BEIJING, China – China on Tuesday, December 25, announced the death of Yuan Mu, the former government spokesman who denied anyone was killed on Tiananmen Square during the bloody 1989 crackdown, nearly two weeks after his passing.
A former Communist propaganda official, Yuan defended the Chinese government after soldiers of the People's Liberation Army (PLA) fired on unarmed pro-democracy protesters.
He died aged 91 on December 13 from an illness, state news agency Xinhua said Tuesday.
Some Communist party leaders offered tributes to Yuan and condolences to his family, it added.
Reports of Yuan's death had been unusually muted in China's official media. The Paper, a state-linked newspaper, last week put up an article with a memorial service notice but quickly removed it.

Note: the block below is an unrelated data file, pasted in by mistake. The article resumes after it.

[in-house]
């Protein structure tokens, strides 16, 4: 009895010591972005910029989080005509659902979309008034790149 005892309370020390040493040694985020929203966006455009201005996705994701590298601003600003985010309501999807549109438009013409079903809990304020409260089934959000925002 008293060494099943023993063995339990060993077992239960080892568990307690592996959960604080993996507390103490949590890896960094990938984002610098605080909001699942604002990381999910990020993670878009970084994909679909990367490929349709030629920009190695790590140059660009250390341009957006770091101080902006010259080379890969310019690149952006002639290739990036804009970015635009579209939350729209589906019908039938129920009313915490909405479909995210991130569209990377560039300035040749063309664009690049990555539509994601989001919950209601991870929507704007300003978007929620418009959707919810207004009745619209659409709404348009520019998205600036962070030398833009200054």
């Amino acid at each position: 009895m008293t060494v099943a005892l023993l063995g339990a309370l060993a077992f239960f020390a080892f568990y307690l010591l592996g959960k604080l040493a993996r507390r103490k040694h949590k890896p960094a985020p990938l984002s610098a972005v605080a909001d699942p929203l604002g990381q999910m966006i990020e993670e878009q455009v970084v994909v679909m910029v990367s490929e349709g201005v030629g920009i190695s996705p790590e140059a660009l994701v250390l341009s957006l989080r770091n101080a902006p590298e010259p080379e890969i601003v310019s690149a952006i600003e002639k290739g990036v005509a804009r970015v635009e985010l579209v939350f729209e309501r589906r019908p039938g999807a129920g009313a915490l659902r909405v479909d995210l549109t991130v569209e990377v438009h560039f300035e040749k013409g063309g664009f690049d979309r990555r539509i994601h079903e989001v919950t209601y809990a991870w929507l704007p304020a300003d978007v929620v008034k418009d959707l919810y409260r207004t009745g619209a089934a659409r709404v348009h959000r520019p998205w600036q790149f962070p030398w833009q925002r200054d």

Yuan's name has also been censored on the Twitter-like Weibo, where a search showed results could not be displayed "according to the relevant laws, regulations and policies."
But a query on an online obituary website turned up an entry for Yuan where visitors can pay to burn virtual incense or leave virtual flowers.
Born in Jiangsu in 1927, Yuan was a journalist with Xinhua before joining the government and rising to become a director of the State Council Research Office, according to the news agency. He also served as spokesman of the State Council, China's cabinet.
On June 4, 1989, after student protesters had staged a peaceful seven week sit-in to demand democratic reforms, the Communist Party sent in tanks and soldiers to quell the protest.
Yuan had then said no one was killed at Tiananmen Square but later admitted 300 soldiers and citizens died around it, with some 7,000 injured, a number far lower than many independent estimates.